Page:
A group of Western tourists, who spent 10 days as hostages in the Sahara Desert, have returned home.
Five Italians flew from Egypt to Turin, while five Germans and a Romanian national landed in Berlin.
The tourists, and their eight Egyptian guides, had been abducted in a remote border region of Egypt.
They were rescued unharmed on Monday near the Sudan-Chad border. Half of the kidnappers were killed, and no ransom was paid, Egyptian officials said.
The Western tourists were greeted by their families and government officials in Berlin and Turin, in what was an emotional reunion.
The group were seized in the remote Gilf al-Kebir area
Some of the freed men and women then revealed dramatic details of their seizure by gunmen, which was followed by a dash through remote areas of the Sahara Desert.
“They attacked us with guns… they took everything. They made us kneel on the ground at gunpoint and then took us away,” Italian tourist Walter Barroto told Sky TG24 at Turin’s Caselle airport.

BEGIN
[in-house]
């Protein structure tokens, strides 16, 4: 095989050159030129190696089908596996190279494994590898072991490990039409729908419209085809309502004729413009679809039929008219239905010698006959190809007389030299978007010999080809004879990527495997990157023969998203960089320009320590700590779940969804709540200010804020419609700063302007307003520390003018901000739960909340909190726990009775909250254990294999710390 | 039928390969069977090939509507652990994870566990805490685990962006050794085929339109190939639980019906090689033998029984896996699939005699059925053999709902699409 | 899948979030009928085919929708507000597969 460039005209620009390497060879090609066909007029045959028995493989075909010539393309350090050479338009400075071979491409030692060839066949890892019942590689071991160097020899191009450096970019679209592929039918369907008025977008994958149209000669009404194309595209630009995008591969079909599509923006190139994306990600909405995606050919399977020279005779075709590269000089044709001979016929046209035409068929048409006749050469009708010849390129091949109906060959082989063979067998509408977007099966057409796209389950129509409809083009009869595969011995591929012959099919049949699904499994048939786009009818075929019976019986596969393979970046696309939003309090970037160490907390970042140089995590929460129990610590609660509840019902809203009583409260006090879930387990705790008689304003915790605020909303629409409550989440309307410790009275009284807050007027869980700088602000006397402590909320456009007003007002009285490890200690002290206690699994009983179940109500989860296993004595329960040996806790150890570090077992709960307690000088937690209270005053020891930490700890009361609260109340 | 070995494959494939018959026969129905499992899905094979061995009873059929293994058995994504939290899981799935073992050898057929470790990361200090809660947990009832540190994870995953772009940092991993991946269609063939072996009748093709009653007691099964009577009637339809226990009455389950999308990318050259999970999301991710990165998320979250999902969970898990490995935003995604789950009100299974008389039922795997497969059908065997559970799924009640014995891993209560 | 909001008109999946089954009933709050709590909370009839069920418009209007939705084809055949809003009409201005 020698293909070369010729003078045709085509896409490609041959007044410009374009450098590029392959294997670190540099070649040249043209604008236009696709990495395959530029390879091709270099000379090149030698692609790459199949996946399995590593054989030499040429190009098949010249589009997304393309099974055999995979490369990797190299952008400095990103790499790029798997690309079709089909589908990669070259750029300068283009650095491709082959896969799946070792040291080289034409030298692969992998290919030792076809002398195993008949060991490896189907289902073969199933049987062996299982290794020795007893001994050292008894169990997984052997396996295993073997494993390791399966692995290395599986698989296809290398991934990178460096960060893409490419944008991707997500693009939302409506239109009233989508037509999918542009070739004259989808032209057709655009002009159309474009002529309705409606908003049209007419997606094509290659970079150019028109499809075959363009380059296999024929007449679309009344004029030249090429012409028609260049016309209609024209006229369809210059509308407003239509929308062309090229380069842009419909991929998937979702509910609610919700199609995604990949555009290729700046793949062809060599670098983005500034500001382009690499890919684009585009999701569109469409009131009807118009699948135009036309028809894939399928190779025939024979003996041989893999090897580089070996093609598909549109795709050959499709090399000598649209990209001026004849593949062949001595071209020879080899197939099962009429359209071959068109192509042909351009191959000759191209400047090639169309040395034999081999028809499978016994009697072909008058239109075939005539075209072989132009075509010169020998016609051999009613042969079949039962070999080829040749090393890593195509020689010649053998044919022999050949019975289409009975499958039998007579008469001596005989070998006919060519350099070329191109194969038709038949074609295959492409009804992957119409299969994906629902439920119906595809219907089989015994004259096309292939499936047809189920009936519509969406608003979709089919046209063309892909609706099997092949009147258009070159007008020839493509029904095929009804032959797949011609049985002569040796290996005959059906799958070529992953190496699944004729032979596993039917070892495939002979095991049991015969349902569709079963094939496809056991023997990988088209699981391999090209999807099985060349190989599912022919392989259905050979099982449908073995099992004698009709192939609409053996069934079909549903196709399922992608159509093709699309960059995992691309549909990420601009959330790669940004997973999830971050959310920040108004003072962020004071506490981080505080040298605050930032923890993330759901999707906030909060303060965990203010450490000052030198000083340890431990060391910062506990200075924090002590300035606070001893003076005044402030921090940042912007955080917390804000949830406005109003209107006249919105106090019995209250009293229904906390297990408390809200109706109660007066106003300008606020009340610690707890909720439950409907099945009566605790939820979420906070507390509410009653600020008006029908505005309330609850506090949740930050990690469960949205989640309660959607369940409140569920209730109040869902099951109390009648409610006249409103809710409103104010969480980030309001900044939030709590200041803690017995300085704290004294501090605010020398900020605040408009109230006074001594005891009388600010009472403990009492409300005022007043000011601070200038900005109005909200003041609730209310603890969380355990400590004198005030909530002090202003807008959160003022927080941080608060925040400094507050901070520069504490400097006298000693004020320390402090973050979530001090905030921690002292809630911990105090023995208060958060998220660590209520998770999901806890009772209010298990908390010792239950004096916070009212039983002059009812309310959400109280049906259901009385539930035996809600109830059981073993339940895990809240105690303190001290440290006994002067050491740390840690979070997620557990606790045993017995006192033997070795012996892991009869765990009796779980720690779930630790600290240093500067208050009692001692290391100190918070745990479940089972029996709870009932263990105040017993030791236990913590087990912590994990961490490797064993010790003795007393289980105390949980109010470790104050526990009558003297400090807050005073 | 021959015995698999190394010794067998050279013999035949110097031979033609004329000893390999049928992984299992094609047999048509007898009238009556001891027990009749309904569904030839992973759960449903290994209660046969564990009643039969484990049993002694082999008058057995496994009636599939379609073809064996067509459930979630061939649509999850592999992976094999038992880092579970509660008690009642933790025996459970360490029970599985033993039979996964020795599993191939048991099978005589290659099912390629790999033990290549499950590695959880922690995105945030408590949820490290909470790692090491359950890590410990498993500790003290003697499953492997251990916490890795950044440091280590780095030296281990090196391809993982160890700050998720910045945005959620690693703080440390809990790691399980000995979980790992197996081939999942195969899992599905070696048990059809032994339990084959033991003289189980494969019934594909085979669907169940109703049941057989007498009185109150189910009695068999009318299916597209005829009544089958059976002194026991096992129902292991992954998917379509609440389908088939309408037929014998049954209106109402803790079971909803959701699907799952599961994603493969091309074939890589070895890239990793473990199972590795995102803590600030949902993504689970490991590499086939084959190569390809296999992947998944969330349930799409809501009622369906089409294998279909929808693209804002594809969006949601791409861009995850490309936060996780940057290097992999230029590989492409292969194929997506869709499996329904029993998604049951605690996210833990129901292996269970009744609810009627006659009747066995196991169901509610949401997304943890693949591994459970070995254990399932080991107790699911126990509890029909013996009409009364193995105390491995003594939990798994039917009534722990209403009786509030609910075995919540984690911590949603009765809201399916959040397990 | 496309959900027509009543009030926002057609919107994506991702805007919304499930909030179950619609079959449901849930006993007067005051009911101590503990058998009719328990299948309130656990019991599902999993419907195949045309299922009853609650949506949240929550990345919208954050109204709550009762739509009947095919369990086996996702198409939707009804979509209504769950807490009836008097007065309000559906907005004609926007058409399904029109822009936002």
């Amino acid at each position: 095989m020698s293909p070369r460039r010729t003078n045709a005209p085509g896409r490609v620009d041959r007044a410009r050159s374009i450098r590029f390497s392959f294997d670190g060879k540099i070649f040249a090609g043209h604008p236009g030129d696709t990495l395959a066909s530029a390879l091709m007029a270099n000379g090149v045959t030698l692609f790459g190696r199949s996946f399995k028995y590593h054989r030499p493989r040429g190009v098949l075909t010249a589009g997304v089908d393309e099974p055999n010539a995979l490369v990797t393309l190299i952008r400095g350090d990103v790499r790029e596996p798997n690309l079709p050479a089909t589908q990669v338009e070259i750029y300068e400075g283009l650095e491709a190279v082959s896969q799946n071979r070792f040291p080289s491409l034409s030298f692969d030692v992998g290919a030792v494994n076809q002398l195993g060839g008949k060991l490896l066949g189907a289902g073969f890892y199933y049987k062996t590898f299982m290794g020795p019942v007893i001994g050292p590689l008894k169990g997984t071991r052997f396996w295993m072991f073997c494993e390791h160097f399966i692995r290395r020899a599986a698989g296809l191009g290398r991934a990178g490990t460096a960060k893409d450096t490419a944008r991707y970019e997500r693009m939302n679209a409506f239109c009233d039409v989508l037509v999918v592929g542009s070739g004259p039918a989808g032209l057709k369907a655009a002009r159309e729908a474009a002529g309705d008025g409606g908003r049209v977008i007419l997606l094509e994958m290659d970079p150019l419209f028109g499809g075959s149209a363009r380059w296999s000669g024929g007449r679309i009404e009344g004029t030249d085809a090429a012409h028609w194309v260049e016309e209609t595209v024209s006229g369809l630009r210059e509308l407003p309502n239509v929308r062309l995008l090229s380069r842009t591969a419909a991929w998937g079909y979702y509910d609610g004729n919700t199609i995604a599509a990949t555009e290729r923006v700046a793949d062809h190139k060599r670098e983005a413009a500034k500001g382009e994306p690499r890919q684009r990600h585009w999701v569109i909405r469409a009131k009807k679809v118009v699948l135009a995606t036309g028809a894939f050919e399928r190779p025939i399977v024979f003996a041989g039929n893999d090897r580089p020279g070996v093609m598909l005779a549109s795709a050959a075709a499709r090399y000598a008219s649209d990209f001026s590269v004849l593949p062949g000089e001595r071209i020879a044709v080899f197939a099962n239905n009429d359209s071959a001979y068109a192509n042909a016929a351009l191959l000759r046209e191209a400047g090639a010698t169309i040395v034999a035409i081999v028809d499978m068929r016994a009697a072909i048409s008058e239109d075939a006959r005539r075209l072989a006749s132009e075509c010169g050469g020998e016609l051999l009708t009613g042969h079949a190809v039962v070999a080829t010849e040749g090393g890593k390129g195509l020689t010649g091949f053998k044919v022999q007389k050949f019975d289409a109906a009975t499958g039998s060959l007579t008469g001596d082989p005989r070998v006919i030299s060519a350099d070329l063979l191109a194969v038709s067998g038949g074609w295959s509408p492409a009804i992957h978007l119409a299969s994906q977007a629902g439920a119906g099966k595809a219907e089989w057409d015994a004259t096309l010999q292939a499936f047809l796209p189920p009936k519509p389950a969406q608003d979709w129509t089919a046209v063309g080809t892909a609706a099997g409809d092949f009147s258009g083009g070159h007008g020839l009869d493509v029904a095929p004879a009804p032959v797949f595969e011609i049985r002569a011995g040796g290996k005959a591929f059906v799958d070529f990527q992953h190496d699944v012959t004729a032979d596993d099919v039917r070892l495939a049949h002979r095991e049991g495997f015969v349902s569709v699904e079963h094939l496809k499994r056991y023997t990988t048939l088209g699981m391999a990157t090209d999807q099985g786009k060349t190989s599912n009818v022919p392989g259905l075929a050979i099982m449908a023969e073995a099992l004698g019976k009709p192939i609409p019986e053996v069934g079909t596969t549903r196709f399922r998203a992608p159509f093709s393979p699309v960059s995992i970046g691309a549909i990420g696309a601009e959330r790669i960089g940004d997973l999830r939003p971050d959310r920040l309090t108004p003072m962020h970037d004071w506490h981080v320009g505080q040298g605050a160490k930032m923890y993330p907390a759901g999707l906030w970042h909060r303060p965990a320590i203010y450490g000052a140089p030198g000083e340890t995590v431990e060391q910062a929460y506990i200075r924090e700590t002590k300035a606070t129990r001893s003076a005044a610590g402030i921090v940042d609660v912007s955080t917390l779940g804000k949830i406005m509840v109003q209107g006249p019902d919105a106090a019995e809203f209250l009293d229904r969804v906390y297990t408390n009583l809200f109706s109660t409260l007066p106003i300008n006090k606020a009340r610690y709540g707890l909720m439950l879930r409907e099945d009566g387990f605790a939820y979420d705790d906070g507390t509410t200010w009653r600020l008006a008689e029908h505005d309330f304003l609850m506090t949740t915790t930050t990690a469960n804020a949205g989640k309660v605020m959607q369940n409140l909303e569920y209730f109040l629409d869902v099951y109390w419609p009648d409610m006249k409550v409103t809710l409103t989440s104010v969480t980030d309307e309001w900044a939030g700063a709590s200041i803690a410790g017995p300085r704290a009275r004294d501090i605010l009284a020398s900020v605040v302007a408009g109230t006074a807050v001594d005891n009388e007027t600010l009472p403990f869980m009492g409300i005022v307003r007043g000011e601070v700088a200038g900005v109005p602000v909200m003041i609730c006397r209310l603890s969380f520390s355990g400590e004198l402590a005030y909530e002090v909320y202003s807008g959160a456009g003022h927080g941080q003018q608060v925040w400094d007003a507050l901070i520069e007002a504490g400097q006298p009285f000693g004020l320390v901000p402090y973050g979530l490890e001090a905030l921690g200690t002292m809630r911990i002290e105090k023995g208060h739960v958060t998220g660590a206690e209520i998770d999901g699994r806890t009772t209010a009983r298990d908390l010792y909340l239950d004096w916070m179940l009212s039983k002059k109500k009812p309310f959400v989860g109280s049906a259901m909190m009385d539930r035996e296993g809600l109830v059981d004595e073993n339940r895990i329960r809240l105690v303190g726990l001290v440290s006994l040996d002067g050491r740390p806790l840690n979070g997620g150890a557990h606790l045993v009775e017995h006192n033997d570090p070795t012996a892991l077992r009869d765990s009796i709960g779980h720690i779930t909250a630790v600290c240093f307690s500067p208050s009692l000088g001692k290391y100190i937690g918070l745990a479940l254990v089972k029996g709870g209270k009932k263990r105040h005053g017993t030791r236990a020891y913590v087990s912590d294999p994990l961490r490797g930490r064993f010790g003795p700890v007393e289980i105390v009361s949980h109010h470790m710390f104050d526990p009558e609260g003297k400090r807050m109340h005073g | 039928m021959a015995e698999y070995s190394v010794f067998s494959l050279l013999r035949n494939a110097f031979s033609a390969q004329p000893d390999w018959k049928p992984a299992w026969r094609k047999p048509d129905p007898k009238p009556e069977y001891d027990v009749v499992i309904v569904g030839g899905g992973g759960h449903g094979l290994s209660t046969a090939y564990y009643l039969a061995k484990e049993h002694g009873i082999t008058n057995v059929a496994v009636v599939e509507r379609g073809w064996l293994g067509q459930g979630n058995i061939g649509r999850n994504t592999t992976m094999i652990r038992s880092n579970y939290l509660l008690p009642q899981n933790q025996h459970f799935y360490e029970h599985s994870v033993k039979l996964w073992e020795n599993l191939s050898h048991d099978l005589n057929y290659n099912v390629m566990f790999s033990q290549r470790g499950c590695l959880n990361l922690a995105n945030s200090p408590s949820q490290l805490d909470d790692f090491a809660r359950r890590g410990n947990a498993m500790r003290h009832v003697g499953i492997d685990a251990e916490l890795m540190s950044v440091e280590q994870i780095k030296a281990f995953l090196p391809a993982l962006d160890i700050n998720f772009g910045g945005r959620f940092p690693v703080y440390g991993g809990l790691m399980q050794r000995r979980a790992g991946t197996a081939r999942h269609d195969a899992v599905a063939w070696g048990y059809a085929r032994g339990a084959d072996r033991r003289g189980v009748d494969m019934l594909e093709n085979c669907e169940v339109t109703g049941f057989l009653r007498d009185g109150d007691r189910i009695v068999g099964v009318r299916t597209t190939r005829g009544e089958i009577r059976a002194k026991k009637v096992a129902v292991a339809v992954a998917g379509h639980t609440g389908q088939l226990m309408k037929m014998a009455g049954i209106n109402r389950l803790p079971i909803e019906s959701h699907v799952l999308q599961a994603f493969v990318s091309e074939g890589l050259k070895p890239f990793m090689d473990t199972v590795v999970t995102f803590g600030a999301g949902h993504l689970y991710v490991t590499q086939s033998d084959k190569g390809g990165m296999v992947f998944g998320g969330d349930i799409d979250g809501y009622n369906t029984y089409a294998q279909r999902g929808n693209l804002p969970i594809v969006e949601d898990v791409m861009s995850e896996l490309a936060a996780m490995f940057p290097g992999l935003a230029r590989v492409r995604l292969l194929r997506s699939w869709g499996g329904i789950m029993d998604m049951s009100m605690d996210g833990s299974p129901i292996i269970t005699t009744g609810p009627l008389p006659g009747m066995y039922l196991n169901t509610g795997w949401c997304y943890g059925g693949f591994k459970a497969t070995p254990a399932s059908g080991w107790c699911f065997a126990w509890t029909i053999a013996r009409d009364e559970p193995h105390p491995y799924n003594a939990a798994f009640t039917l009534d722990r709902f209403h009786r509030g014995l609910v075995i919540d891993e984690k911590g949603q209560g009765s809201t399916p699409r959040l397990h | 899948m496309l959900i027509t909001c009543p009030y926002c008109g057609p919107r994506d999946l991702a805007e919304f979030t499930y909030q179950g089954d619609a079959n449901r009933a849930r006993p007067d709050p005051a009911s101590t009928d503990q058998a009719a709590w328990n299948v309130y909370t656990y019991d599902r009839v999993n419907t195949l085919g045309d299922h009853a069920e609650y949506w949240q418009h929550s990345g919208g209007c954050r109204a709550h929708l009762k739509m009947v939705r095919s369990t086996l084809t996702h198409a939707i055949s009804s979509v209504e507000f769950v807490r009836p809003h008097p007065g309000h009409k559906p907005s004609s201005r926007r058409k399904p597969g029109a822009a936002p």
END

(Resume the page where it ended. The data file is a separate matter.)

Giovanna Quaglia, another Italian tourist, said: “The first day we, I mean us women especially, kept our heads down, with a veil…
“This was our own choice, it seemed the most appropriate behaviour – we didn’t look for any contact.
“But I must say we were never subjected to physical violence,” Ms Quaglia said.
In Berlin, the freed Germans made no comments to the media.
The tourists were freed by Egyptian troops in a pre-dawn operation on Monday, Egyptian security sources said.
Egyptian Defence Minister Hussein Tantawi said “half of the kidnappers were eliminated” in the raid, the official MENA news agency reported.
However, this was later disputed by other officials who said there had been little or no violence.
Some reports say Sudanese troops were also involved in the operation.
The breakthrough came a day after Sudanese troops reportedly clashed with the kidnappers in northern Sudan, killing six gunmen. Another two were taken into custody.
The two suspects – whose identity was not revealed – claimed the tourists were in Chad but their exact whereabouts at the time of rescue remains unclear. Chad denied the group was within its borders.
After the rescue, the Western tourists and their guides were flown to Cairo.
German officials had been negotiating via satellite phone with the kidnappers, who were demanding a ransom of $8.8m (Â£4.9m).
Egyptian officials said no money exchanged hands.